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Lab and Library: — Aviaja Lyberth Hauptmann writes in to tell us how frozen greenlandic bacteria can spell our doom, or clean our laundry
The image is this:
An ice-sheet on which a polar bear is standing breaks off, and begins melting slowly as it sails south. The bear starts swimming, in a vain attempt to find some solid ground, only to slowly become exhausted, give up the fight against the freezing waves, and inextricably drowns. The picture breaks our hearts and draws our attention to the subject of climate change.
Lab and Library
In our Lab and Library series, PhD students and Postdocs from the University of Copenhagen write in to share their stories about science and research.
I reckon that the study of bacterial genetics from frozen dirt in Greenland is in its own way also a study of the drowning polar bear.
The bacterial community living in frozen dirt, or permafrost, has access to a carbon-reservoir so large, that it amounts to all the carbon found in the entire atmosphere and all living plants on our planet.
For now the permafrost stays frozen and its carbon reservoir lies dormant. But in time, rising temperatures may thaw the permafrost, something that has already begun, and the bacterial community will change in ways yet unkown. What is known, is that this will have a great impact on the dirt’s carbon reservoir.
It is possible that the bacteria from the dirt, if it thaws, will release greenhouse gases to the atmosphere and thereby create a huge leap forward in global warming. Thereby also affecting the living conditions for the greatest hunter walking on earth, the polar bear.
Another possibility is that the bacteria will form an environment that is favorable to plants – a green oasis that may then extract greenhouse gasses from the atmosphere, limit global warming, and maybe even help agricultural developments in the Arctic.
By looking into the genetics of bacteria in permafrost we can better understand the way these bacteria react and which of the above possibilities is most likely to happen if the permafrost thaws.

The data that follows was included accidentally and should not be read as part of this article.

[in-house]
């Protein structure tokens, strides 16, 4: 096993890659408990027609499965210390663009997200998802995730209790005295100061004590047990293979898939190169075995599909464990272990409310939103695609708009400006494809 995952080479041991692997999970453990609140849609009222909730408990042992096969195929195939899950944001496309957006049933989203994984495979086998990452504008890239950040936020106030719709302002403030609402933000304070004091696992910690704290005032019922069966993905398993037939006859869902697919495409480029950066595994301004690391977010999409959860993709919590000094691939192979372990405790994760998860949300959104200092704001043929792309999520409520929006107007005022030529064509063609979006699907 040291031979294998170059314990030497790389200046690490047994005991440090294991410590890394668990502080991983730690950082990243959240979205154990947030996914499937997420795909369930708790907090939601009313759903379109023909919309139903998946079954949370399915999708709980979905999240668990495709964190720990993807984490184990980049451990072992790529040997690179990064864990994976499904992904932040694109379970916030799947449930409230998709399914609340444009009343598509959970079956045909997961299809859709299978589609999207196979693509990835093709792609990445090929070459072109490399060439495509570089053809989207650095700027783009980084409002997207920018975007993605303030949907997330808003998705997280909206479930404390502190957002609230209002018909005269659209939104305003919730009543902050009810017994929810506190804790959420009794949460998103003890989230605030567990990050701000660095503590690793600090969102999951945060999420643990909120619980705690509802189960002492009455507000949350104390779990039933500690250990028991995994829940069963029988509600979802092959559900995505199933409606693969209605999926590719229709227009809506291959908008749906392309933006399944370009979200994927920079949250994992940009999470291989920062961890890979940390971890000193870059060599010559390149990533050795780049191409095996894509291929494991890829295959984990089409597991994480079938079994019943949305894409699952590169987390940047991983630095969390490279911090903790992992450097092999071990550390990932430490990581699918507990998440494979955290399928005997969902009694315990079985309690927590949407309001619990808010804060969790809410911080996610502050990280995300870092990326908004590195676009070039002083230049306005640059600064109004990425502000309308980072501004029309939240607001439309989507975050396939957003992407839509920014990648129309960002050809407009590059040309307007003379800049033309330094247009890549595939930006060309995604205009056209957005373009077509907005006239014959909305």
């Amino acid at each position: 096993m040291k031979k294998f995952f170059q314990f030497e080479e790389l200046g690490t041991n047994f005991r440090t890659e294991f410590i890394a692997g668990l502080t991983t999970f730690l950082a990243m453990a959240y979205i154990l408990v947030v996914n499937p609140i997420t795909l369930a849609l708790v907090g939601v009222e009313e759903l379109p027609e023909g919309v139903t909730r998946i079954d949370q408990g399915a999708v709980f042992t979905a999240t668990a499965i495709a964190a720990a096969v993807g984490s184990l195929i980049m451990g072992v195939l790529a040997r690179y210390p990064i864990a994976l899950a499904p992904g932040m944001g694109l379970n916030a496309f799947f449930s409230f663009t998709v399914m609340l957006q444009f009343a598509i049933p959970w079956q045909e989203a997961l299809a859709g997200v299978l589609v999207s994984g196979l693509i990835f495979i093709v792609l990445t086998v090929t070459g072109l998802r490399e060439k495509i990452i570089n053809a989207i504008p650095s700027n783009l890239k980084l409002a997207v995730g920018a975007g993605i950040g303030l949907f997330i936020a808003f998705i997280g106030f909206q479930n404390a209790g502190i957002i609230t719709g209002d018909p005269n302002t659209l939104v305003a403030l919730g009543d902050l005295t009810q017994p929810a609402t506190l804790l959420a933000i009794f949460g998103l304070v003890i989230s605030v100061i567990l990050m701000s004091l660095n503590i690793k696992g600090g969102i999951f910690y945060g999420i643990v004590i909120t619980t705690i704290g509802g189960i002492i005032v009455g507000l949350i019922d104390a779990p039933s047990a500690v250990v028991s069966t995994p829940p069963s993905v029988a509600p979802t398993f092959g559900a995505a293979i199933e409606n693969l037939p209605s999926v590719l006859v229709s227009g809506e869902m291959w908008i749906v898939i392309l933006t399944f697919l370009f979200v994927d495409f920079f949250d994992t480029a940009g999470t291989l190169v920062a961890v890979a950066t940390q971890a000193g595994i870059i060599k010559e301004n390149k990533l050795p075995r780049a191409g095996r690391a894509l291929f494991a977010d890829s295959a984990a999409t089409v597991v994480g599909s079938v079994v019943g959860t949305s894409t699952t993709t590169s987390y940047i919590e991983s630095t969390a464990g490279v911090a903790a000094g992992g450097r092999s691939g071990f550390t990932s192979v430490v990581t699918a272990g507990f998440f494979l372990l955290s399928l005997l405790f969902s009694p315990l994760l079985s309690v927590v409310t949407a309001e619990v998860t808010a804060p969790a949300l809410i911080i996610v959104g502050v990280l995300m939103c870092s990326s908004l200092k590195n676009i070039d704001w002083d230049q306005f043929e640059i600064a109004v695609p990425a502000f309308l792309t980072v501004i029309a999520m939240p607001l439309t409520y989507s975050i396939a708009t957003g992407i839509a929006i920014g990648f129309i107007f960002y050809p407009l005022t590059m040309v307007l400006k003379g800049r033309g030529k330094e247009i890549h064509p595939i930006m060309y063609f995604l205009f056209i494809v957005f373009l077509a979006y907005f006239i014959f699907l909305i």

Besides enabling us to look into the fate of our planet, bacterial genetics are in themselves a goldmine of opportunities for business ventures into sustainable products.
Let’s look at the DNA of bacteria. Genes are the blueprints of everything an organism is able to do, including what enzymes it produces. Some enzymes may help release greenhouse gases from dirt, while others can remove stains from our dirty laundry.
Many everyday products make use of the efficient biological machinery of enzymes. Among those are laundry powder and toothpaste. But enzymes can do much more than clean clothes and teeth. Every living organism in every single environment on earth is able to create hundreds and even thousands of enzymes each, and altogether these enzymes are able to catalyze millions of different processes — processes that may be useful to us as humans.
Best of all, enzymes are not poisonous or harmful to the environment, so processes that make use of enzymes are often “greener” than processes that may do the same but with the use of chemistry or physical force.
The more extreme an environment, the more extreme adaptations are needed to survive these environments. Survival at temperatures above 100ºC, below freezing, or in highly acidic environments, isn’t easy. Organisms, especially tiny ones like bacteria, are very carefully adapted on a genetic level to ensue their survival, and those adaptions translate into enzymes that function in severe conditions.
Greenland is huge and harbours many rare and extreme environments. In collaboration with the Greenland Institute of Natural Resources, part of my PhD project will be to investigate further rare and extreme environments from Greenland through tales of the local peoples. These environments may harbour bacteria with industrially relevant enzymes, and may also give rise to opportunities for a Greenland-based biotechnological industry.